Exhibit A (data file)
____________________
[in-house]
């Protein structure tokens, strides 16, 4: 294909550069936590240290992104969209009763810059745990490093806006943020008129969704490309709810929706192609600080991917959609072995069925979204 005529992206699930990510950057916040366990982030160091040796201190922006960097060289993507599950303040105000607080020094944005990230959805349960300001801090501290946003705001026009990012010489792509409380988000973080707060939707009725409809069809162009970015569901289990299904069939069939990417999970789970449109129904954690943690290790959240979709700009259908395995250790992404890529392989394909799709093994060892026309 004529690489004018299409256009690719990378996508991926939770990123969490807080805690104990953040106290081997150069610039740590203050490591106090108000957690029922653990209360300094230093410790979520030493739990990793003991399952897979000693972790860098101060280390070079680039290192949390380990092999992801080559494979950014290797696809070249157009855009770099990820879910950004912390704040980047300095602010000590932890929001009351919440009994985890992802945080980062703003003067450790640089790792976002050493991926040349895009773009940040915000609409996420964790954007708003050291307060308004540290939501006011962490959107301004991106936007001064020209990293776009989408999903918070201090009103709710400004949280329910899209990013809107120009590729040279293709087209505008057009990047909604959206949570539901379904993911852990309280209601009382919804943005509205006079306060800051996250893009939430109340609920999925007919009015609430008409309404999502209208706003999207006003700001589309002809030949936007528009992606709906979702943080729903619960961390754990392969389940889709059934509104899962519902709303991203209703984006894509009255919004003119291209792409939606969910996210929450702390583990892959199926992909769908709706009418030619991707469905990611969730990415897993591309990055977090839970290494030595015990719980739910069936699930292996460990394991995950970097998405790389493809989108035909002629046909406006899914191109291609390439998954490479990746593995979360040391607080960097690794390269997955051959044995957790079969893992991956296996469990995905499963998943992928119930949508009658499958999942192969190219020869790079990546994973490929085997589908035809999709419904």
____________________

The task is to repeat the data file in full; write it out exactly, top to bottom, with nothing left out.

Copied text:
[in-house]
């Protein structure tokens, strides 16, 4: 294909550069936590240290992104969209009763810059745990490093806006943020008129969704490309709810929706192609600080991917959609072995069925979204 005529992206699930990510950057916040366990982030160091040796201190922006960097060289993507599950303040105000607080020094944005990230959805349960300001801090501290946003705001026009990012010489792509409380988000973080707060939707009725409809069809162009970015569901289990299904069939069939990417999970789970449109129904954690943690290790959240979709700009259908395995250790992404890529392989394909799709093994060892026309 004529690489004018299409256009690719990378996508991926939770990123969490807080805690104990953040106290081997150069610039740590203050490591106090108000957690029922653990209360300094230093410790979520030493739990990793003991399952897979000693972790860098101060280390070079680039290192949390380990092999992801080559494979950014290797696809070249157009855009770099990820879910950004912390704040980047300095602010000590932890929001009351919440009994985890992802945080980062703003003067450790640089790792976002050493991926040349895009773009940040915000609409996420964790954007708003050291307060308004540290939501006011962490959107301004991106936007001064020209990293776009989408999903918070201090009103709710400004949280329910899209990013809107120009590729040279293709087209505008057009990047909604959206949570539901379904993911852990309280209601009382919804943005509205006079306060800051996250893009939430109340609920999925007919009015609430008409309404999502209208706003999207006003700001589309002809030949936007528009992606709906979702943080729903619960961390754990392969389940889709059934509104899962519902709303991203209703984006894509009255919004003119291209792409939606969910996210929450702390583990892959199926992909769908709706009418030619991707469905990611969730990415897993591309990055977090839970290494030595015990719980739910069936699930292996460990394991995950970097998405790389493809989108035909002629046909406006899914191109291609390439998954490479990746593995979360040391607080960097690794390269997955051959044995957790079969893992991956296996469990995905499963998943992928119930949508009658499958999942192969190219020869790079990546994973490929085997589908035809999709419904």